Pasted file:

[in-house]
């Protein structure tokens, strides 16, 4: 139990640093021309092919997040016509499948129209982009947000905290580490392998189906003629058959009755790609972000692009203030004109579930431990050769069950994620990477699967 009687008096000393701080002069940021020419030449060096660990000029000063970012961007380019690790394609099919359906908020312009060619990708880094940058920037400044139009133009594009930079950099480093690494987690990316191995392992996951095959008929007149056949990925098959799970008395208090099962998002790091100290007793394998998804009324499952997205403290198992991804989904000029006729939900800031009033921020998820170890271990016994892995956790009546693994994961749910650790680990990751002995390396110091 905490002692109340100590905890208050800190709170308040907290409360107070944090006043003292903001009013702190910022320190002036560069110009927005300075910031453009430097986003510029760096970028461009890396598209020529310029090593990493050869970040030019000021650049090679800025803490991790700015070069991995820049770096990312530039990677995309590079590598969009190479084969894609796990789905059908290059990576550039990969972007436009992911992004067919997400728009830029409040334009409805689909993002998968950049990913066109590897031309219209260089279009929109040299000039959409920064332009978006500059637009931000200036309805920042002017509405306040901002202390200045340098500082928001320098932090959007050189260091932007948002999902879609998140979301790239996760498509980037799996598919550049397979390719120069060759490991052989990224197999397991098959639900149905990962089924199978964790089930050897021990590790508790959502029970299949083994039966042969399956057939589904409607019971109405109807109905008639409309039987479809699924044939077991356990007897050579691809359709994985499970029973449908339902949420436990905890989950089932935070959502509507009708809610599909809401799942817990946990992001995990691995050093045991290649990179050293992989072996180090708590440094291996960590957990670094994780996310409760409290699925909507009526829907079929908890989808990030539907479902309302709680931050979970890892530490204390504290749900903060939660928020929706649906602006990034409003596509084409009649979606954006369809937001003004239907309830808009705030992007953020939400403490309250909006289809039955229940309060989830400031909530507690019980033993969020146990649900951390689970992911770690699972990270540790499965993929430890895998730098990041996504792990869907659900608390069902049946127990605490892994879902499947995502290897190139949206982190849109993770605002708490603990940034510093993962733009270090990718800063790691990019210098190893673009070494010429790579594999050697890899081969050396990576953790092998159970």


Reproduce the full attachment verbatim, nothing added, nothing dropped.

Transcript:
[in-house]
């Protein structure tokens, strides 16, 4: 139990640093021309092919997040016509499948129209982009947000905290580490392998189906003629058959009755790609972000692009203030004109579930431990050769069950994620990477699967 009687008096000393701080002069940021020419030449060096660990000029000063970012961007380019690790394609099919359906908020312009060619990708880094940058920037400044139009133009594009930079950099480093690494987690990316191995392992996951095959008929007149056949990925098959799970008395208090099962998002790091100290007793394998998804009324499952997205403290198992991804989904000029006729939900800031009033921020998820170890271990016994892995956790009546693994994961749910650790680990990751002995390396110091 905490002692109340100590905890208050800190709170308040907290409360107070944090006043003292903001009013702190910022320190002036560069110009927005300075910031453009430097986003510029760096970028461009890396598209020529310029090593990493050869970040030019000021650049090679800025803490991790700015070069991995820049770096990312530039990677995309590079590598969009190479084969894609796990789905059908290059990576550039990969972007436009992911992004067919997400728009830029409040334009409805689909993002998968950049990913066109590897031309219209260089279009929109040299000039959409920064332009978006500059637009931000200036309805920042002017509405306040901002202390200045340098500082928001320098932090959007050189260091932007948002999902879609998140979301790239996760498509980037799996598919550049397979390719120069060759490991052989990224197999397991098959639900149905990962089924199978964790089930050897021990590790508790959502029970299949083994039966042969399956057939589904409607019971109405109807109905008639409309039987479809699924044939077991356990007897050579691809359709994985499970029973449908339902949420436990905890989950089932935070959502509507009708809610599909809401799942817990946990992001995990691995050093045991290649990179050293992989072996180090708590440094291996960590957990670094994780996310409760409290699925909507009526829907079929908890989808990030539907479902309302709680931050979970890892530490204390504290749900903060939660928020929706649906602006990034409003596509084409009649979606954006369809937001003004239907309830808009705030992007953020939400403490309250909006289809039955229940309060989830400031909530507690019980033993969020146990649900951390689970992911770690699972990270540790499965993929430890895998730098990041996504792990869907659900608390069902049946127990605490892994879902499947995502290897190139949206982190849109993770605002708490603990940034510093993962733009270090990718800063790691990019210098190893673009070494010429790579594999050697890899081969050396990576953790092998159970």